Two Cups of Coffee

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I wrote this several years ago. My grandfather was a man who was embarrassed by praise, no matter how well-deserved. Jesus took him home exactly one year ago today, so I decided to edit and post it now as a memorial. 

 

If Grandma was at home, you could be sure she was on the phone with someone. We were used to walking in to her kitchen to find her chatting with someone, a cup of coffee by her side.

“Oh, I have to let you go, honey,” she said one normal afternoon. “My grandkids are here!” There was a pause. She laughed. “Well, me too! Call me any time!”

My mom asked who she had been talking to.

“A wrong number,” Grandma answered. “She said that she had more fun talking to me than the person she actually meant to call.”

I couldn’t have come up with a more perfect illustration of my grandmother if I tried.

If she’d been “out and about”, we knew there would be a bag of goodies for us. She was always wiping away big red lipstick kisses off our faces and offering us lemon drops or mints from the seemingly bottomless purse called the “Poppins bag”.

When we slept over at my grandparents house, my sisters and I would wake up to the smell of toast and coffee and the high clear sound of Grandma whistling hymns in the kitchen. She would sit down at the table in one of her fuzzy housecoats with her cup of coffee and watch us eat cereal and toast with red plum jam. And she would smile at Papa when he came home from playing golf.

Papa and Grandma married in 1951 at Shaw Air Force Base. Papa entered the Air Force when it was still part of the Army in World War II. He had a degree in aeronautical engineering, a fact I was unaware of until college. He was never someone who talked a lot and never about himself. He let Grandma do that. He made us root beer floats and egg and cheese sandwiches to enjoy while we watched Nickelodeon or Disney Channel movies. He played golf, counted the offering money at church, and followed Grandma to the Air Force base for shopping expeditions. They came to every one of our recitals, shows, and parties, arms always loaded with presents. I took for granted that they were happy and healthy. They were Grandma and Papa. They would always be there.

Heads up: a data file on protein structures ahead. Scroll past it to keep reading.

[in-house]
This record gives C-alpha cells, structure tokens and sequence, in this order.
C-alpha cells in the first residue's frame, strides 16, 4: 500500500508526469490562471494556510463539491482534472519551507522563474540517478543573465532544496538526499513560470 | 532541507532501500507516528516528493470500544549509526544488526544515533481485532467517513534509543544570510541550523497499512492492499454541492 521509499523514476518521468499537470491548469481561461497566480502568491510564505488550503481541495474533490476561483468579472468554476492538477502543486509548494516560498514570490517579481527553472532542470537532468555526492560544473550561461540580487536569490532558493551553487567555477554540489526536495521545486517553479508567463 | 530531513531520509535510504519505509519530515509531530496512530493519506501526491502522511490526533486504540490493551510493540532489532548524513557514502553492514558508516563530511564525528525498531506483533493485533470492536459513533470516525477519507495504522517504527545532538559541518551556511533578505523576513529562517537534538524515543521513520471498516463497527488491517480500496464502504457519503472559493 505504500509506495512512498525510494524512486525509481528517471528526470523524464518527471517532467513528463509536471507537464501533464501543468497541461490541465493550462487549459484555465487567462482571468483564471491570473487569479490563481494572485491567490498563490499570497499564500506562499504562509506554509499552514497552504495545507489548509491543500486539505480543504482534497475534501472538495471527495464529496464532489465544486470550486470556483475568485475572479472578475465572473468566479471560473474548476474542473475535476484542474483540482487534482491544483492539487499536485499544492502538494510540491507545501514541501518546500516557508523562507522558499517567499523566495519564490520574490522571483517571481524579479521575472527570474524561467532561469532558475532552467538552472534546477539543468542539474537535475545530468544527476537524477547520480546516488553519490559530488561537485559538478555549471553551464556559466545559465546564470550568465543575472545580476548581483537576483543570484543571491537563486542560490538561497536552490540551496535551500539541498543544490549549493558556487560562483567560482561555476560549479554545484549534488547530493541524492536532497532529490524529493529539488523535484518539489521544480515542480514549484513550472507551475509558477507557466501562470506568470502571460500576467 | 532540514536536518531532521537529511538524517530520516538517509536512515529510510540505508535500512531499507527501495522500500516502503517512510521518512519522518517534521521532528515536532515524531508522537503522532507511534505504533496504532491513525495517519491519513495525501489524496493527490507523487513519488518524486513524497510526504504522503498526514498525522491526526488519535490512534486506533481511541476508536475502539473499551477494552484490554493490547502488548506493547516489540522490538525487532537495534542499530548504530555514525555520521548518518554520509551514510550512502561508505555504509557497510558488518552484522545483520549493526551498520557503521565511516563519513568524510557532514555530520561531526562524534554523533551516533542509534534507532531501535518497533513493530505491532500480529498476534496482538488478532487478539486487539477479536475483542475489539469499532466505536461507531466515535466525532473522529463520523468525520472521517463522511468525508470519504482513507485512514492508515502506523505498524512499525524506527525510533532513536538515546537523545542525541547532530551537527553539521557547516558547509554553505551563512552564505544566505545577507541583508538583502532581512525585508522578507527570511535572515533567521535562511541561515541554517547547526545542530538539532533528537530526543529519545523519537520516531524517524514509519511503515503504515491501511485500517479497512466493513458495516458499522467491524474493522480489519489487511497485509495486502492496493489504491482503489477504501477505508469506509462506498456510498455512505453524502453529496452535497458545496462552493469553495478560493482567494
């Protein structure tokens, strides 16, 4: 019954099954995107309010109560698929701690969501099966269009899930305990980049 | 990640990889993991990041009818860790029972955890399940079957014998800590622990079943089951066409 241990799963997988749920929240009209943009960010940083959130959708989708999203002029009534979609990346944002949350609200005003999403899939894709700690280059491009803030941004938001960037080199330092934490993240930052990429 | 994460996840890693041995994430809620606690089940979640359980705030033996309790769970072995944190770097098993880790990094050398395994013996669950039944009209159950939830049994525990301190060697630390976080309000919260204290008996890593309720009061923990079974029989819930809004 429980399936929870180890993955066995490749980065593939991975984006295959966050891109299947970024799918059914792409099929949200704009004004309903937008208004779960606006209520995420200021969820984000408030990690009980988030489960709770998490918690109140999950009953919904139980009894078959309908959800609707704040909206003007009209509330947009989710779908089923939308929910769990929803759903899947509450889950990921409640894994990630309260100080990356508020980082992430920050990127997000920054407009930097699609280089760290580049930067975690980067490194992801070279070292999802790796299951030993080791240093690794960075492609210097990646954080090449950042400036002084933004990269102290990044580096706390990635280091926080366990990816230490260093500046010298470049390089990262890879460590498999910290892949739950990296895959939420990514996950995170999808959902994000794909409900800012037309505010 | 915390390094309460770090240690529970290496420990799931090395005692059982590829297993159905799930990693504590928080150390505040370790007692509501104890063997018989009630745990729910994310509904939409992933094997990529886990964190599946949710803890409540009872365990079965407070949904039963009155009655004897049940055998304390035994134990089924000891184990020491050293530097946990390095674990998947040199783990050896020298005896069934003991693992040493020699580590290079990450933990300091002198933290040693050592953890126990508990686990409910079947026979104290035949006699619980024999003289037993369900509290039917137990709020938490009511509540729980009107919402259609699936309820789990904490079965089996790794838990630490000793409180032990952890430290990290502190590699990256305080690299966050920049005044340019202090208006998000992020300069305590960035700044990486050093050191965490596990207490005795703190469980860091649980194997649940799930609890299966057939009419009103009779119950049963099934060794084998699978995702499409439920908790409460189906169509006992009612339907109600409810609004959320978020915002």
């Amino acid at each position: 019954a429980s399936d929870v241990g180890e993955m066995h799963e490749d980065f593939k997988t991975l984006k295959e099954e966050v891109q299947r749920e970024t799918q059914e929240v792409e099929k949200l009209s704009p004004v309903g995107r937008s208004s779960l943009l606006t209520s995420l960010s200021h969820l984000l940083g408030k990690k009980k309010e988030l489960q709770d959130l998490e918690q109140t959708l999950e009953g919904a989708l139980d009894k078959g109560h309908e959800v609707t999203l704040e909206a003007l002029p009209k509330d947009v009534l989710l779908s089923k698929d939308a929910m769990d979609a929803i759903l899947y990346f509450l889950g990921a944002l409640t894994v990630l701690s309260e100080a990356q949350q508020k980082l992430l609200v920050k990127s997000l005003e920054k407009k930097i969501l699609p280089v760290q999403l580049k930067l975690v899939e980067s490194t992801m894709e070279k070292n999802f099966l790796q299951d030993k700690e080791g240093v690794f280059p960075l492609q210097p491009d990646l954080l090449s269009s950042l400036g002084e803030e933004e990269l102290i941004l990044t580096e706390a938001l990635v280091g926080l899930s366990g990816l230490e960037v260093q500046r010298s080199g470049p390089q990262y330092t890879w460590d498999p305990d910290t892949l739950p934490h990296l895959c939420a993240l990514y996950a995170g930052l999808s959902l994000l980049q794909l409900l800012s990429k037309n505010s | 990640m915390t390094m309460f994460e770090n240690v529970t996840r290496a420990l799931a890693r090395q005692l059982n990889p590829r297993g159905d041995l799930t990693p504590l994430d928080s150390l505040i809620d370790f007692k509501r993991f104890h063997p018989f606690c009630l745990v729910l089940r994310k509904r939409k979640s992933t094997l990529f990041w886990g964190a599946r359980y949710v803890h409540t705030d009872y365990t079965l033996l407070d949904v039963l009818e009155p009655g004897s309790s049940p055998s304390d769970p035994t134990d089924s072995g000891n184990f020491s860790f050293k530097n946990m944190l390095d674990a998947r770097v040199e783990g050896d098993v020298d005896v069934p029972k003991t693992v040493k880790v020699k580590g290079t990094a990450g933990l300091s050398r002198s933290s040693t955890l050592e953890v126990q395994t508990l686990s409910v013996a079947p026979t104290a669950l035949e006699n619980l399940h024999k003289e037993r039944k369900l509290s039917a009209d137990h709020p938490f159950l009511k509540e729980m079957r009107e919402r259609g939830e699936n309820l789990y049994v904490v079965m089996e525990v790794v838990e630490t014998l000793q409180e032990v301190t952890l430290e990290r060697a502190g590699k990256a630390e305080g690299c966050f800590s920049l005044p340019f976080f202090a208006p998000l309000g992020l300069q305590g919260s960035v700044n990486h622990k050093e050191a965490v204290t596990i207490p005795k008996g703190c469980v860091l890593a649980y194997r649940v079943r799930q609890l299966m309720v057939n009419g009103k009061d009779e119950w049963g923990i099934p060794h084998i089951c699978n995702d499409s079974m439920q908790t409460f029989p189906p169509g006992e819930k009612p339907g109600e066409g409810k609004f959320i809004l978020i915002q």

After a routine colonoscopy found a tumor, Grandma needed surgery. It was a simple procedure, and she wouldn’t need chemotherapy or radiation. But the surgery changed my grandma. Her memory had been slipping for years, but when she came out of the anesthesia, it was more pronounced. She was easily scared or angered, and she seemed confused all the time. As months passed my quick-witted Grandma began slurring her words and dropping off into silence mid-sentence. She forgot how to drive the car. Her balance deteriorated until she wouldn’t walk. She called me by my mother’s name. The grandma I knew faded to a shadow of her charming self, like a photograph left out in the sun.

Papa finally had to move her into a nursing home just a few streets away from the home they had shared since his retirement from the military. I visited Grandma in her room early one morning, but Papa was already there. On the hospital-style table sat two cups of coffee. Papa was reading the paper. Grandma was sleeping. She barely stirred while I visited, so I talked to Papa. I told him funny stories about work and the weird people I’d encountered on my commute on the train. Grandma’s coffee went cold. I kissed her cheek and told her I loved her. When I left Papa was still sitting next to her, coffee in hand.

Every morning Papa would visit her, pouring two cups of coffee until she couldn’t drink hers anymore. Sometimes she knew he was there. Occasionally she would smile or give him a kiss in a moment of lucidity. She always seemed to know him long after her other memories had faded. It was a soul-tie that even tangled proteins could not cut. He never gave up coming because she couldn’t talk. He stayed at her side, holding on to memories and the small pieces of love she could give. Because when you’ve loved someone for fifty-seven years, you do not need grand gestures, flowers, cards, or even words.

That is why when someone asks me what love is, I think of two cups of coffee.

Military Life: 70 Years of Stories I Wish I Knew